I think refusing to allow the exemption for state taxes encourages wealthy people who pay most of the taxes to leave high-tax states, thus creating its own kind of "death spiral" and encouraging states to provide less services. Let's all be like Alabama. Of course, Alabama already gets a wealth transfer from California and New York and this move will make that situation worse.
    Wealthy people don't generally like crappy services. The people who want to build their own private compounds separated from all public services are the rare ones. The relatively well-off and wealthy might want to get out of overgrown, overly costly places but in those lower-cost places where they want to move, services will improve as economic conditions do, which will happen when money starts landing in these lower-cost places, even in places like Alabama.

  8. #48
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    Quote Originally Posted by Neomalthusian View Post
    States aren't really engaging in purely optional services just for the heck of it. Most states can't hack back their services without either directly increasing the burden at the local level (i.e. for infrastructure, facilities, public safety, et cetera), or otherwise creating other problems that have social costs. If state and local governments are really being wasteful, public backlash needs to target the exact type of waste going on, specifically, not just clamor for depriving their own government of funds generally based on sweeping generalizations about government being bad. If your current government is being terrible with money and decisions, simply starving it does not necessarily fix those problems. In some cases it leaves weaker protections and tools to do the job better.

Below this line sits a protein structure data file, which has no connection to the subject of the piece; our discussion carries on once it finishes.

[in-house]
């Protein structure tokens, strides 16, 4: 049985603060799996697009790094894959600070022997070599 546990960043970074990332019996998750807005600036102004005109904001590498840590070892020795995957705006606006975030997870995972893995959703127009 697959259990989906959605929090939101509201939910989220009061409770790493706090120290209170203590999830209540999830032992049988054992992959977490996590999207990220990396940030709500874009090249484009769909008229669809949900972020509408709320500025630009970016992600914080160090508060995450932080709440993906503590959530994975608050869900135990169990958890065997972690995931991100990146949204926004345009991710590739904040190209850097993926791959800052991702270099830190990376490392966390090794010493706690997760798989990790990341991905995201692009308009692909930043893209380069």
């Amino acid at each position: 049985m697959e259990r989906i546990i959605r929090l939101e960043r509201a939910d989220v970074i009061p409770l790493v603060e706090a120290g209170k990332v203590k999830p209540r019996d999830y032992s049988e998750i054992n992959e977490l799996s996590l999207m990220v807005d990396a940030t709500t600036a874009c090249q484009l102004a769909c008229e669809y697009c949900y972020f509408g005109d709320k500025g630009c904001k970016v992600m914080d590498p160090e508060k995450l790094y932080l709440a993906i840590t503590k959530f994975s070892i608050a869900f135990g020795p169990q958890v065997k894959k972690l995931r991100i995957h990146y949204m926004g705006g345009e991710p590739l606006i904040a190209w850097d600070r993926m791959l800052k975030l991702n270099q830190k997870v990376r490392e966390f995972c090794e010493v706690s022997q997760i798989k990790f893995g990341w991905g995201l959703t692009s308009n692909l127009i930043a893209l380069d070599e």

The the problems with this argument seem myriad to me.